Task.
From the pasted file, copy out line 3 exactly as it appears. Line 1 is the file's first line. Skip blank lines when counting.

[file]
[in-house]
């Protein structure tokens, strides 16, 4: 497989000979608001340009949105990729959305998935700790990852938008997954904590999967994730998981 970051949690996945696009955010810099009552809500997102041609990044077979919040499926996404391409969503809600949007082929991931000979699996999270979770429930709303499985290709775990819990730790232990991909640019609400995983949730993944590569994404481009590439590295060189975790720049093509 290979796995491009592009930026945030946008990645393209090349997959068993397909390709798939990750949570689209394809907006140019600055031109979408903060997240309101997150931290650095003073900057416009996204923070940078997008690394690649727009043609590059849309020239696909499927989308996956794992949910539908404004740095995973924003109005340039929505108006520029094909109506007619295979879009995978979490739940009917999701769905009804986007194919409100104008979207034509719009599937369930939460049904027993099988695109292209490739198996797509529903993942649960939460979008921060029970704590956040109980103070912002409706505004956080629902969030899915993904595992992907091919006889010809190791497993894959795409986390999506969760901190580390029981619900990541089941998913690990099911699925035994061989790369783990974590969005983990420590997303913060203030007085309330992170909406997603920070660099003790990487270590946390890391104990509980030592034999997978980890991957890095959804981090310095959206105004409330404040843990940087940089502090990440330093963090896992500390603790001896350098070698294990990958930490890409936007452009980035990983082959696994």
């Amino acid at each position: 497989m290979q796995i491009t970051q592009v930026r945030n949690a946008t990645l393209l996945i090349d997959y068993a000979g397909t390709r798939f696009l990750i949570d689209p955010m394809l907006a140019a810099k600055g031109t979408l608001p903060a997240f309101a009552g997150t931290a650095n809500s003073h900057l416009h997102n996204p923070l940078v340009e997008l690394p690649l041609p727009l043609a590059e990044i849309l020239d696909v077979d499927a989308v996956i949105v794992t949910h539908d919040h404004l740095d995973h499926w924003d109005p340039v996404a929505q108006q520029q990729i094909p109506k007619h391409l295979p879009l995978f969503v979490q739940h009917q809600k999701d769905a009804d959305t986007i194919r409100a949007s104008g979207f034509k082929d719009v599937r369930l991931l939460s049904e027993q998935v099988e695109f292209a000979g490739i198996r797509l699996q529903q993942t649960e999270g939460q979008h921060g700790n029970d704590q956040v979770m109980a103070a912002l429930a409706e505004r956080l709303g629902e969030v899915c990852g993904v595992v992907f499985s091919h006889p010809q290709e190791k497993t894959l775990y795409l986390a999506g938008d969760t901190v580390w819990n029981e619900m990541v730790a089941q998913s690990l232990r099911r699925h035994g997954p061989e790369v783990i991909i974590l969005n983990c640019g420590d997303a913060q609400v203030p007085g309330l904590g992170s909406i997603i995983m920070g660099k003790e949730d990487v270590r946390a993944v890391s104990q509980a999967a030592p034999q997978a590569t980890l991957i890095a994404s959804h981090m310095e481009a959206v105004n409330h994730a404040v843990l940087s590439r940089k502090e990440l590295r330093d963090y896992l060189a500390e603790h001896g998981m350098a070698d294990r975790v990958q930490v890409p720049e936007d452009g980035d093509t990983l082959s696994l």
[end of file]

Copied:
């Amino acid at each position: 497989m290979q796995i491009t970051q592009v930026r945030n949690a946008t990645l393209l996945i090349d997959y068993a000979g397909t390709r798939f696009l990750i949570d689209p955010m394809l907006a140019a810099k600055g031109t979408l608001p903060a997240f309101a009552g997150t931290a650095n809500s003073h900057l416009h997102n996204p923070l940078v340009e997008l690394p690649l041609p727009l043609a590059e990044i849309l020239d696909v077979d499927a989308v996956i949105v794992t949910h539908d919040h404004l740095d995973h499926w924003d109005p340039v996404a929505q108006q520029q990729i094909p109506k007619h391409l295979p879009l995978f969503v979490q739940h009917q809600k999701d769905a009804d959305t986007i194919r409100a949007s104008g979207f034509k082929d719009v599937r369930l991931l939460s049904e027993q998935v099988e695109f292209a000979g490739i198996r797509l699996q529903q993942t649960e999270g939460q979008h921060g700790n029970d704590q956040v979770m109980a103070a912002l429930a409706e505004r956080l709303g629902e969030v899915c990852g993904v595992v992907f499985s091919h006889p010809q290709e190791k497993t894959l775990y795409l986390a999506g938008d969760t901190v580390w819990n029981e619900m990541v730790a089941q998913s690990l232990r099911r699925h035994g997954p061989e790369v783990i991909i974590l969005n983990c640019g420590d997303a913060q609400v203030p007085g309330l904590g992170s909406i997603i995983m920070g660099k003790e949730d990487v270590r946390a993944v890391s104990q509980a999967a030592p034999q997978a590569t980890l991957i890095a994404s959804h981090m310095e481009a959206v105004n409330h994730a404040v843990l940087s590439r940089k502090e990440l590295r330093d963090y896992l060189a500390e603790h001896g998981m350098a070698d294990r975790v990958q930490v890409p720049e936007d452009g980035d093509t990983l082959s696994l």